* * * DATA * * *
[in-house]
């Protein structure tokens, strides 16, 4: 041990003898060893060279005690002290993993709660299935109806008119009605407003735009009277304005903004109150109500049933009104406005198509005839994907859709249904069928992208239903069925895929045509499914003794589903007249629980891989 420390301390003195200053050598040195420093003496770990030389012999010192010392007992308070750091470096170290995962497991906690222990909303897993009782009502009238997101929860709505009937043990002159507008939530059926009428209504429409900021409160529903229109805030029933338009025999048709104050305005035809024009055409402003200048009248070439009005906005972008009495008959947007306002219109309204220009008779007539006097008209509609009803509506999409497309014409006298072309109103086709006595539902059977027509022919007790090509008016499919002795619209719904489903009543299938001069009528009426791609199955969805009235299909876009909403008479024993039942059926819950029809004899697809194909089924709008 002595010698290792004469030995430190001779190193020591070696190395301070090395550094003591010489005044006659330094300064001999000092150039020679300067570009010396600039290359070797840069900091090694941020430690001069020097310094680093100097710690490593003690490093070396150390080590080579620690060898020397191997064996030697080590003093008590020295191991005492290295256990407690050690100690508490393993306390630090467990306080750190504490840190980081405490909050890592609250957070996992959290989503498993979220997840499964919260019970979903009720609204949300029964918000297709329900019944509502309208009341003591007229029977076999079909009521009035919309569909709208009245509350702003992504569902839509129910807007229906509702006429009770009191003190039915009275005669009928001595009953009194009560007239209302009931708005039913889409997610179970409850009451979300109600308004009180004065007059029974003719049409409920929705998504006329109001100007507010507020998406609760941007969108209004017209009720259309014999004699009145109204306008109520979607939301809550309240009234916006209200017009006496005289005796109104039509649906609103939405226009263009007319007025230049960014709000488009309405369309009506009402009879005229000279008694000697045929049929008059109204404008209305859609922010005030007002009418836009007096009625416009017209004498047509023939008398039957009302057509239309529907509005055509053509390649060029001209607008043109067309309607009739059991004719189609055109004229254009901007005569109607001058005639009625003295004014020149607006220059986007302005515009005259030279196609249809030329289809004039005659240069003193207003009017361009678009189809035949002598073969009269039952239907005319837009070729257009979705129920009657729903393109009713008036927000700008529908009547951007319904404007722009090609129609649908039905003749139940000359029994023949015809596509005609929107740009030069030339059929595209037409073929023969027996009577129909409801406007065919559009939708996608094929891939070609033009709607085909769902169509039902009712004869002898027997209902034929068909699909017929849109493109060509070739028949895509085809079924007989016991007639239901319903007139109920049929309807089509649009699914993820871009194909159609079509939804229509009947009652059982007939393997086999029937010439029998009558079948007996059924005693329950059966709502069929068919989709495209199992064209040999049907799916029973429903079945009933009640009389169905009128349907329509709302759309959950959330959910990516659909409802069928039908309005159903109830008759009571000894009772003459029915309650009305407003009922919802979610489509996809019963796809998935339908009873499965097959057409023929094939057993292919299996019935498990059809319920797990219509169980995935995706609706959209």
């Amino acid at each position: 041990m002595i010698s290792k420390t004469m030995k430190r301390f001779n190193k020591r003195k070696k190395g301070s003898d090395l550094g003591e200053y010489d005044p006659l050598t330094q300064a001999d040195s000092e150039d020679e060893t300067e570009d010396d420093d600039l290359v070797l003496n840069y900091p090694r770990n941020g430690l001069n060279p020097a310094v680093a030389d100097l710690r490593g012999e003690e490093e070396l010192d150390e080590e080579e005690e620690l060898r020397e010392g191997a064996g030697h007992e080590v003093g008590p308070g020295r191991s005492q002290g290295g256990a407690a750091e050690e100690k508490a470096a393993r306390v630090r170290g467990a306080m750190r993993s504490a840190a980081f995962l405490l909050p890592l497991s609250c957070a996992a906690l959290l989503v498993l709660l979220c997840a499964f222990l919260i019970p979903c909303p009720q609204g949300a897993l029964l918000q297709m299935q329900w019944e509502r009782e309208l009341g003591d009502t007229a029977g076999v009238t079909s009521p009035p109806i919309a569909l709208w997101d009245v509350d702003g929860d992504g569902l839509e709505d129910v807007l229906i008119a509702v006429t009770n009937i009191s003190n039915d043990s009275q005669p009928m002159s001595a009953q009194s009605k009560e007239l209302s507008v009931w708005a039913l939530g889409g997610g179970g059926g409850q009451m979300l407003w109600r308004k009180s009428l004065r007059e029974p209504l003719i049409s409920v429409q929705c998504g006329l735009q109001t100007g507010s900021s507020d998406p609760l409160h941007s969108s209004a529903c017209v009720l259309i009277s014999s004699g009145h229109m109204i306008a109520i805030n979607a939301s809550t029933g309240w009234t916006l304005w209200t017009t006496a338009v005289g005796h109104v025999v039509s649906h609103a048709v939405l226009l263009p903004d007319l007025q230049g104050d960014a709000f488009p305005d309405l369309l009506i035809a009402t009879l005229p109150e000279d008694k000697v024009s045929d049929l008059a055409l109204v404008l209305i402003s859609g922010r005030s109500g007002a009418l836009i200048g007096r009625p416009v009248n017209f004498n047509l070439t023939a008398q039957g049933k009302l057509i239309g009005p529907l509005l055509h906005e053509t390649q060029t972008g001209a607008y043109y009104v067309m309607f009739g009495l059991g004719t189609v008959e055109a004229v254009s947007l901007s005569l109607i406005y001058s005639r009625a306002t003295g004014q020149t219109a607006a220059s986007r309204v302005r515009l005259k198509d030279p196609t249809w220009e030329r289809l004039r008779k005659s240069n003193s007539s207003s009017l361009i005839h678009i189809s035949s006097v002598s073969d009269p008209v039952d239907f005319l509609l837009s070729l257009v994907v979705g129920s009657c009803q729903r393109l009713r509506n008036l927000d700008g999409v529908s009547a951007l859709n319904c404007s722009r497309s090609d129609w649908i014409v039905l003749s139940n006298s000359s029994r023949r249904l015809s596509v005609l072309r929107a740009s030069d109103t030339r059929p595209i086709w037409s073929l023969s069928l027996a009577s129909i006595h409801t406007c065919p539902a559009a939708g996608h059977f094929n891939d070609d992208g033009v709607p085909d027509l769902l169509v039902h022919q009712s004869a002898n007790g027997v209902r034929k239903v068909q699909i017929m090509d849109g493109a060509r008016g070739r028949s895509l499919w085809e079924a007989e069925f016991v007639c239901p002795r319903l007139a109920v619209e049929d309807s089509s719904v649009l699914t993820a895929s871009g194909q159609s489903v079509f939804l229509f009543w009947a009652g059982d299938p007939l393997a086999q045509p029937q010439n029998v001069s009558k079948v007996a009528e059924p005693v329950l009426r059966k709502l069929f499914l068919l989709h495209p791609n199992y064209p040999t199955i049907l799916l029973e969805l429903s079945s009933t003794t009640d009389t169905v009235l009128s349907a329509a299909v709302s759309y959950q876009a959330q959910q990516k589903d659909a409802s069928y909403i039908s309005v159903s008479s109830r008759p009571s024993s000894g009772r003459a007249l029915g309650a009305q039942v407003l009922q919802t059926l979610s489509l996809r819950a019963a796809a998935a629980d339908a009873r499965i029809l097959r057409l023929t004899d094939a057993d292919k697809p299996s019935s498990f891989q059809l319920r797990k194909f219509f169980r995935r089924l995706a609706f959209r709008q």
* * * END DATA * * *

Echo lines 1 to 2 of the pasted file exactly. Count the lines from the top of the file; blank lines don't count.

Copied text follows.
[in-house]
């Protein structure tokens, strides 16, 4: 041990003898060893060279005690002290993993709660299935109806008119009605407003735009009277304005903004109150109500049933009104406005198509005839994907859709249904069928992208239903069925895929045509499914003794589903007249629980891989 420390301390003195200053050598040195420093003496770990030389012999010192010392007992308070750091470096170290995962497991906690222990909303897993009782009502009238997101929860709505009937043990002159507008939530059926009428209504429409900021409160529903229109805030029933338009025999048709104050305005035809024009055409402003200048009248070439009005906005972008009495008959947007306002219109309204220009008779007539006097008209509609009803509506999409497309014409006298072309109103086709006595539902059977027509022919007790090509008016499919002795619209719904489903009543299938001069009528009426791609199955969805009235299909876009909403008479024993039942059926819950029809004899697809194909089924709008 002595010698290792004469030995430190001779190193020591070696190395301070090395550094003591010489005044006659330094300064001999000092150039020679300067570009010396600039290359070797840069900091090694941020430690001069020097310094680093100097710690490593003690490093070396150390080590080579620690060898020397191997064996030697080590003093008590020295191991005492290295256990407690050690100690508490393993306390630090467990306080750190504490840190980081405490909050890592609250957070996992959290989503498993979220997840499964919260019970979903009720609204949300029964918000297709329900019944509502309208009341003591007229029977076999079909009521009035919309569909709208009245509350702003992504569902839509129910807007229906509702006429009770009191003190039915009275005669009928001595009953009194009560007239209302009931708005039913889409997610179970409850009451979300109600308004009180004065007059029974003719049409409920929705998504006329109001100007507010507020998406609760941007969108209004017209009720259309014999004699009145109204306008109520979607939301809550309240009234916006209200017009006496005289005796109104039509649906609103939405226009263009007319007025230049960014709000488009309405369309009506009402009879005229000279008694000697045929049929008059109204404008209305859609922010005030007002009418836009007096009625416009017209004498047509023939008398039957009302057509239309529907509005055509053509390649060029001209607008043109067309309607009739059991004719189609055109004229254009901007005569109607001058005639009625003295004014020149607006220059986007302005515009005259030279196609249809030329289809004039005659240069003193207003009017361009678009189809035949002598073969009269039952239907005319837009070729257009979705129920009657729903393109009713008036927000700008529908009547951007319904404007722009090609129609649908039905003749139940000359029994023949015809596509005609929107740009030069030339059929595209037409073929023969027996009577129909409801406007065919559009939708996608094929891939070609033009709607085909769902169509039902009712004869002898027997209902034929068909699909017929849109493109060509070739028949895509085809079924007989016991007639239901319903007139109920049929309807089509649009699914993820871009194909159609079509939804229509009947009652059982007939393997086999029937010439029998009558079948007996059924005693329950059966709502069929068919989709495209199992064209040999049907799916029973429903079945009933009640009389169905009128349907329509709302759309959950959330959910990516659909409802069928039908309005159903109830008759009571000894009772003459029915309650009305407003009922919802979610489509996809019963796809998935339908009873499965097959057409023929094939057993292919299996019935498990059809319920797990219509169980995935995706609706959209």